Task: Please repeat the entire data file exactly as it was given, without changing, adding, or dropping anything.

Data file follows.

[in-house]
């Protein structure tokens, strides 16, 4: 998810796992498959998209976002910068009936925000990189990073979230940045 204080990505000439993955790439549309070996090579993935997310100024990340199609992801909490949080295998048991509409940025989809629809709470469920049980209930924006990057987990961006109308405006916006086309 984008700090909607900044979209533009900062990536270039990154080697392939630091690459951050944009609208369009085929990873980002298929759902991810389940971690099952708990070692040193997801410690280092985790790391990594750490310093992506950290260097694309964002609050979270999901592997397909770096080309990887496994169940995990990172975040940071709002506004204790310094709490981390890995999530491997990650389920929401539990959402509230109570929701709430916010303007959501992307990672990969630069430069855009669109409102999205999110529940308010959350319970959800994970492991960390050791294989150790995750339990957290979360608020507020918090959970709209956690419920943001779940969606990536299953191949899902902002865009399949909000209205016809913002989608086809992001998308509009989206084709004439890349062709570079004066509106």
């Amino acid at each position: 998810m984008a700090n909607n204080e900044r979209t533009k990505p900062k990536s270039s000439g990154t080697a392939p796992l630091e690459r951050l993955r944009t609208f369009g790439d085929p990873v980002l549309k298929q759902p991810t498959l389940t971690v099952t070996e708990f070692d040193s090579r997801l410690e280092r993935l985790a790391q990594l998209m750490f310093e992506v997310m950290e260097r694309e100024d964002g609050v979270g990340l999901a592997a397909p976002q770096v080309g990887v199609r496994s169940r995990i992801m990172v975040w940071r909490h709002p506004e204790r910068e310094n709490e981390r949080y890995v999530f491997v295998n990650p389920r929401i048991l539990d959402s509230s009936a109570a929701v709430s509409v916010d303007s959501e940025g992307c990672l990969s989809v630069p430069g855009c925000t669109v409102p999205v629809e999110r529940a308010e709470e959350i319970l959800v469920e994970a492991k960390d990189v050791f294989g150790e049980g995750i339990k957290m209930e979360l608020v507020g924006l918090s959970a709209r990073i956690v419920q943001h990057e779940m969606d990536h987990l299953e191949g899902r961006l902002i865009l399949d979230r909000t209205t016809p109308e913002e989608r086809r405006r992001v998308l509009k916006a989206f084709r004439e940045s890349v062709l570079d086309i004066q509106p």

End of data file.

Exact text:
[in-house]
């Protein structure tokens, strides 16, 4: 998810796992498959998209976002910068009936925000990189990073979230940045 204080990505000439993955790439549309070996090579993935997310100024990340199609992801909490949080295998048991509409940025989809629809709470469920049980209930924006990057987990961006109308405006916006086309 984008700090909607900044979209533009900062990536270039990154080697392939630091690459951050944009609208369009085929990873980002298929759902991810389940971690099952708990070692040193997801410690280092985790790391990594750490310093992506950290260097694309964002609050979270999901592997397909770096080309990887496994169940995990990172975040940071709002506004204790310094709490981390890995999530491997990650389920929401539990959402509230109570929701709430916010303007959501992307990672990969630069430069855009669109409102999205999110529940308010959350319970959800994970492991960390050791294989150790995750339990957290979360608020507020918090959970709209956690419920943001779940969606990536299953191949899902902002865009399949909000209205016809913002989608086809992001998308509009989206084709004439890349062709570079004066509106």
């Amino acid at each position: 998810m984008a700090n909607n204080e900044r979209t533009k990505p900062k990536s270039s000439g990154t080697a392939p796992l630091e690459r951050l993955r944009t609208f369009g790439d085929p990873v980002l549309k298929q759902p991810t498959l389940t971690v099952t070996e708990f070692d040193s090579r997801l410690e280092r993935l985790a790391q990594l998209m750490f310093e992506v997310m950290e260097r694309e100024d964002g609050v979270g990340l999901a592997a397909p976002q770096v080309g990887v199609r496994s169940r995990i992801m990172v975040w940071r909490h709002p506004e204790r910068e310094n709490e981390r949080y890995v999530f491997v295998n990650p389920r929401i048991l539990d959402s509230s009936a109570a929701v709430s509409v916010d303007s959501e940025g992307c990672l990969s989809v630069p430069g855009c925000t669109v409102p999205v629809e999110r529940a308010e709470e959350i319970l959800v469920e994970a492991k960390d990189v050791f294989g150790e049980g995750i339990k957290m209930e979360l608020v507020g924006l918090s959970a709209r990073i956690v419920q943001h990057e779940m969606d990536h987990l299953e191949g899902r961006l902002i865009l399949d979230r909000t209205t016809p109308e913002e989608r086809r405006r992001v998308l509009k916006a989206f084709r004439e940045s890349v062709l570079d086309i004066q509106p």